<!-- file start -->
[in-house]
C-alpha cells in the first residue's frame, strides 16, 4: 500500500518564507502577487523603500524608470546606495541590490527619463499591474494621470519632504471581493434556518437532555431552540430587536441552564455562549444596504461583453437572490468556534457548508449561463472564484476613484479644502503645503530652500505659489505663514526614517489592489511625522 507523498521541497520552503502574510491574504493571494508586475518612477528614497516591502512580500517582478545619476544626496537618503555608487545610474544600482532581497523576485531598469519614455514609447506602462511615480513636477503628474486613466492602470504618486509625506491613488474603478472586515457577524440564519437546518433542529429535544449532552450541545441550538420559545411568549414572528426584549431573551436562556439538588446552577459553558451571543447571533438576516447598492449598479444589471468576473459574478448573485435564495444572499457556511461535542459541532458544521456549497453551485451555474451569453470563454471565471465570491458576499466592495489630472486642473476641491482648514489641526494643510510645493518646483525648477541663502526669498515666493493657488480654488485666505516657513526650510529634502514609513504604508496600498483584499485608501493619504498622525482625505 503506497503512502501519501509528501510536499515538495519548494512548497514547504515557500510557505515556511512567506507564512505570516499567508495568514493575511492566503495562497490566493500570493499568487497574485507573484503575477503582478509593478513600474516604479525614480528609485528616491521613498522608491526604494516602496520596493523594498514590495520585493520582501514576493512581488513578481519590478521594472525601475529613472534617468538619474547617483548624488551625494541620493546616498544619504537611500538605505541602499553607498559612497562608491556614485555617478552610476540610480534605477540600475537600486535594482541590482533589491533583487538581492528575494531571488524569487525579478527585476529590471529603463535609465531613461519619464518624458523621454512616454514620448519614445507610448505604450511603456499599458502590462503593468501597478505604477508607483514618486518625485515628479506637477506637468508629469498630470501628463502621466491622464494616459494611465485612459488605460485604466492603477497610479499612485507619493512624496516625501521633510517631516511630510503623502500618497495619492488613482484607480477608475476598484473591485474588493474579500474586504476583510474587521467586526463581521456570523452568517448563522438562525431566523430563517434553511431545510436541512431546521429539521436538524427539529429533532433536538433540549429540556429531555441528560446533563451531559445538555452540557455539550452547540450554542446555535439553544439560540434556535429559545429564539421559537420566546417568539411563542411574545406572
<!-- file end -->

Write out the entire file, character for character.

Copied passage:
[in-house]
C-alpha cells in the first residue's frame, strides 16, 4: 500500500518564507502577487523603500524608470546606495541590490527619463499591474494621470519632504471581493434556518437532555431552540430587536441552564455562549444596504461583453437572490468556534457548508449561463472564484476613484479644502503645503530652500505659489505663514526614517489592489511625522 507523498521541497520552503502574510491574504493571494508586475518612477528614497516591502512580500517582478545619476544626496537618503555608487545610474544600482532581497523576485531598469519614455514609447506602462511615480513636477503628474486613466492602470504618486509625506491613488474603478472586515457577524440564519437546518433542529429535544449532552450541545441550538420559545411568549414572528426584549431573551436562556439538588446552577459553558451571543447571533438576516447598492449598479444589471468576473459574478448573485435564495444572499457556511461535542459541532458544521456549497453551485451555474451569453470563454471565471465570491458576499466592495489630472486642473476641491482648514489641526494643510510645493518646483525648477541663502526669498515666493493657488480654488485666505516657513526650510529634502514609513504604508496600498483584499485608501493619504498622525482625505 503506497503512502501519501509528501510536499515538495519548494512548497514547504515557500510557505515556511512567506507564512505570516499567508495568514493575511492566503495562497490566493500570493499568487497574485507573484503575477503582478509593478513600474516604479525614480528609485528616491521613498522608491526604494516602496520596493523594498514590495520585493520582501514576493512581488513578481519590478521594472525601475529613472534617468538619474547617483548624488551625494541620493546616498544619504537611500538605505541602499553607498559612497562608491556614485555617478552610476540610480534605477540600475537600486535594482541590482533589491533583487538581492528575494531571488524569487525579478527585476529590471529603463535609465531613461519619464518624458523621454512616454514620448519614445507610448505604450511603456499599458502590462503593468501597478505604477508607483514618486518625485515628479506637477506637468508629469498630470501628463502621466491622464494616459494611465485612459488605460485604466492603477497610479499612485507619493512624496516625501521633510517631516511630510503623502500618497495619492488613482484607480477608475476598484473591485474588493474579500474586504476583510474587521467586526463581521456570523452568517448563522438562525431566523430563517434553511431545510436541512431546521429539521436538524427539529429533532433536538433540549429540556429531555441528560446533563451531559445538555452540557455539550452547540450554542446555535439553544439560540434556535429559545429564539421559537420566546417568539411563542411574545406572